The Government of the People’s Republic of China and the Government of the United States of America, in accordance with Article 157 of the Basic Law of the Hong Kong Special Administrative Region of the People’s Republic of China and Section XI of Annex I of the Joint Declaration of the Government of the People’s Republic of China and the Government of the United Kingdom of Great Britain and Northern Ireland on the Question of Hong Kong, hereby agree as follows:
1. The Government of the People’s Republic of China agrees to the maintenance by the Government of the United States of America of its Consulate General in the Hong Kong Special Administrative Region of the People’s Republic of China, the consular district of which shall be the Hong Kong Special Administrative Region.
2. The Government of the People’s Republic of China takes note of the consular function which the Consulate General of the United States in Hong Kong performs in Macau, and agrees to the continuation of this function after the Government of the People’s Republic of China resumes the exercise of sovereignty over Macau with effect from December 20, 1999.
3. In accordance with Article 73 of the Vienna Convention on Consular Relations, the Consulate General of the United States of America in the Hong Kong Special Administrative Region of the People’s Republic of China shall be subject to the following provisions:
(a) The-residences of consular officers of the sending State shall enjoy the same inviolability, protection, and immunity from requisition or expropriation as the consular premises of the sending State. If for the needs of the national defense or other public purposes expropriation of consular residences becomes necessary, all possible measures must be taken by the receiving State to avoid interference with the performance of consular functions and promptly to pay appropriate and effective compensation to the sending State.
(b) The exemption from taxes applicable to the premises of the consulate shall extend to the residences of the members of the consulate who are not nationals or residents of the receiving State, as well as to any taxes that may be imposed in connection with transactions or documents relating to such residences, but this exemption shall not apply to payment for specific services rendered and to dues and taxes if under the law of the receiving State they are payable by a person contracting with the sending State or with a person acting on behalf of the sending State.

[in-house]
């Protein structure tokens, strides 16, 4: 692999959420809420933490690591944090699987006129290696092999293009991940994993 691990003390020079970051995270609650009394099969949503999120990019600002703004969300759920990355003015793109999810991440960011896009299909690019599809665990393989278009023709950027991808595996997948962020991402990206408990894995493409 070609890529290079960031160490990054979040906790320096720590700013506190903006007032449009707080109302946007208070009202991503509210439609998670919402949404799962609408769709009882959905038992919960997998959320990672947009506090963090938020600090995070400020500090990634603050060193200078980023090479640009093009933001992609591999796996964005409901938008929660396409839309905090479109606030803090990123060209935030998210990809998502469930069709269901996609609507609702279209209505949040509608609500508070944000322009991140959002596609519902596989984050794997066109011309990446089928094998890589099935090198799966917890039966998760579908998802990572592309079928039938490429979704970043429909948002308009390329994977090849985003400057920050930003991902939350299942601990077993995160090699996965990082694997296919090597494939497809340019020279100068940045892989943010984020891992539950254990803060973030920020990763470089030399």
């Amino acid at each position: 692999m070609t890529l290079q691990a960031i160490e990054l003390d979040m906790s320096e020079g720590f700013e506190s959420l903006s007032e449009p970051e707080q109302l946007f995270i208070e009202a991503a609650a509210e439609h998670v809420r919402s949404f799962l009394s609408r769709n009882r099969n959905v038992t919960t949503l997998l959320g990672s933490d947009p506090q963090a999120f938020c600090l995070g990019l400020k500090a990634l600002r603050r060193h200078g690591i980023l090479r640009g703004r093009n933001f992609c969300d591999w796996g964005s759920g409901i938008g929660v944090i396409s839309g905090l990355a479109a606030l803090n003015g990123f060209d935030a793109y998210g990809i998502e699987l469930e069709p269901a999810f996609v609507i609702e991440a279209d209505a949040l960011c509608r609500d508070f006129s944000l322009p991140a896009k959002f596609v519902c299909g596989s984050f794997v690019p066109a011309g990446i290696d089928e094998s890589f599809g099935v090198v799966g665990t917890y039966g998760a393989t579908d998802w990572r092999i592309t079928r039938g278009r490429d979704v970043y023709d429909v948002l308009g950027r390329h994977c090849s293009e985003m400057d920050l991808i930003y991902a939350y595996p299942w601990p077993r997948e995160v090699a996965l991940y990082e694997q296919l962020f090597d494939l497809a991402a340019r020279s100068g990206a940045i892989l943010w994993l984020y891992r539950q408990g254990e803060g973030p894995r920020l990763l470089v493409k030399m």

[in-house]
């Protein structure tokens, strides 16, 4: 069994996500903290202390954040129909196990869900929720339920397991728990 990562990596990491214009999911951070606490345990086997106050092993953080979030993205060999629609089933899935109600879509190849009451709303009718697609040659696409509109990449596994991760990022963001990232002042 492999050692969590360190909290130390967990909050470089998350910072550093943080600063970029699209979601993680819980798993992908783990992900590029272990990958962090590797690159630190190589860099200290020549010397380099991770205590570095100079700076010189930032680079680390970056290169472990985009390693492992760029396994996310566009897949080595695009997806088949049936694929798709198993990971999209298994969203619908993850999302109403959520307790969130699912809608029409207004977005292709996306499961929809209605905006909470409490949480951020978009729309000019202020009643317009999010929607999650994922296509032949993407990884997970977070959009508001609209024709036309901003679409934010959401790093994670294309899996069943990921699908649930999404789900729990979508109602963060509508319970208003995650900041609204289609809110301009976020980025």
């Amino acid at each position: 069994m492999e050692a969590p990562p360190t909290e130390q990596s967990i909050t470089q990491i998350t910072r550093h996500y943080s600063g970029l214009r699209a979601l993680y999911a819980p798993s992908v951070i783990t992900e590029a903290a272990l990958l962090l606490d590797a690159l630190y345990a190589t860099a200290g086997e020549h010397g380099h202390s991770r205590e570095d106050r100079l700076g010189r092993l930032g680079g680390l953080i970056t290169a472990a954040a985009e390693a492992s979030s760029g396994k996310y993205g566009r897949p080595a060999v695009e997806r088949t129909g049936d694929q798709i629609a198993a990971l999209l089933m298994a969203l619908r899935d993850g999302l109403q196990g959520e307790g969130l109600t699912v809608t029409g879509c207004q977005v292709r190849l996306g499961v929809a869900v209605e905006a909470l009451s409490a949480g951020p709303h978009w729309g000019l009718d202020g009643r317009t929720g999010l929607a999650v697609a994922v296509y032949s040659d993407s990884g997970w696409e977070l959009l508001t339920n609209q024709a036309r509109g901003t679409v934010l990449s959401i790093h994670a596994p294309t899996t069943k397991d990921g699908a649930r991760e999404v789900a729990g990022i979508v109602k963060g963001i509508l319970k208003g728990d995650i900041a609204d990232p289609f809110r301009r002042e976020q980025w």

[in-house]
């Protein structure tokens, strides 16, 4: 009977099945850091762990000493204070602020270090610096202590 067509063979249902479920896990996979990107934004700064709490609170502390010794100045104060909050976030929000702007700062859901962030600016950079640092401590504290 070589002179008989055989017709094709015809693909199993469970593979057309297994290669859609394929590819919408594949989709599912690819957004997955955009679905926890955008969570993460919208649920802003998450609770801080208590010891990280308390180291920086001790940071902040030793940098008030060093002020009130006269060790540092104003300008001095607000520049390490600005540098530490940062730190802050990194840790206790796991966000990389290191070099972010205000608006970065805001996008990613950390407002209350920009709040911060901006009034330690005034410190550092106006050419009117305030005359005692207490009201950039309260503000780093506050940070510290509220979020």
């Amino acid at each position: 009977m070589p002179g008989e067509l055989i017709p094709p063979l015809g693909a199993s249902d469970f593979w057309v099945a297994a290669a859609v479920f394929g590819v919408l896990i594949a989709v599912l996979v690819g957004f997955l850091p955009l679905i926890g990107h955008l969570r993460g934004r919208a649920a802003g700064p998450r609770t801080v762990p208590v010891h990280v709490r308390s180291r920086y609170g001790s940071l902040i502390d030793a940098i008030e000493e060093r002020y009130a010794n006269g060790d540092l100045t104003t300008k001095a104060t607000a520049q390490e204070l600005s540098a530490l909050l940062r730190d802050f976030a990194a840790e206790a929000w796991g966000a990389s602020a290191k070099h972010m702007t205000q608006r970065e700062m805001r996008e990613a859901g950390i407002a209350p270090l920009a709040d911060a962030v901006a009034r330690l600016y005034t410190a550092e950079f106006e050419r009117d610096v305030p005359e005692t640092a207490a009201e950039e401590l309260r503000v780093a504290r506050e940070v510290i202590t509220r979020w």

(c) With the assistance of the receiving State, where necessary, the sending State or its representative shall be entitled to purchase, lease, or otherwise acquire consular premises and residences, and to construct or improve such facilities, subject to relevant laws of the receiving State, including the law relating to land, construction, zoning and town planning.
(d) (1) A consulate shall be entitled to exchange communications with its government, with diplomatic missions of the sending State and with other consulates of the sending State, wherever situated. For this purpose, the consulate may employ all ordinary means of communication, including diplomatic and consular couriers, diplomatic and consular bags and codes and ciphers. The consulate may install and use a wireless transmitter only with the prior consent of the receiving State;
(2) The official correspondence of a consulate, regardless of the means of communication employed, as well as sealed consular bags and other containers, provided they bear visible external marks of their official character, shall be inviolable. They may contain nothing other than official correspondence and articles intended exclusively for official use;
(3) The authorities of the receiving State shall neither open nor detain the official correspondence of a consulate, including consular bags and other containers, as described in sub-paragraph (2) of this section;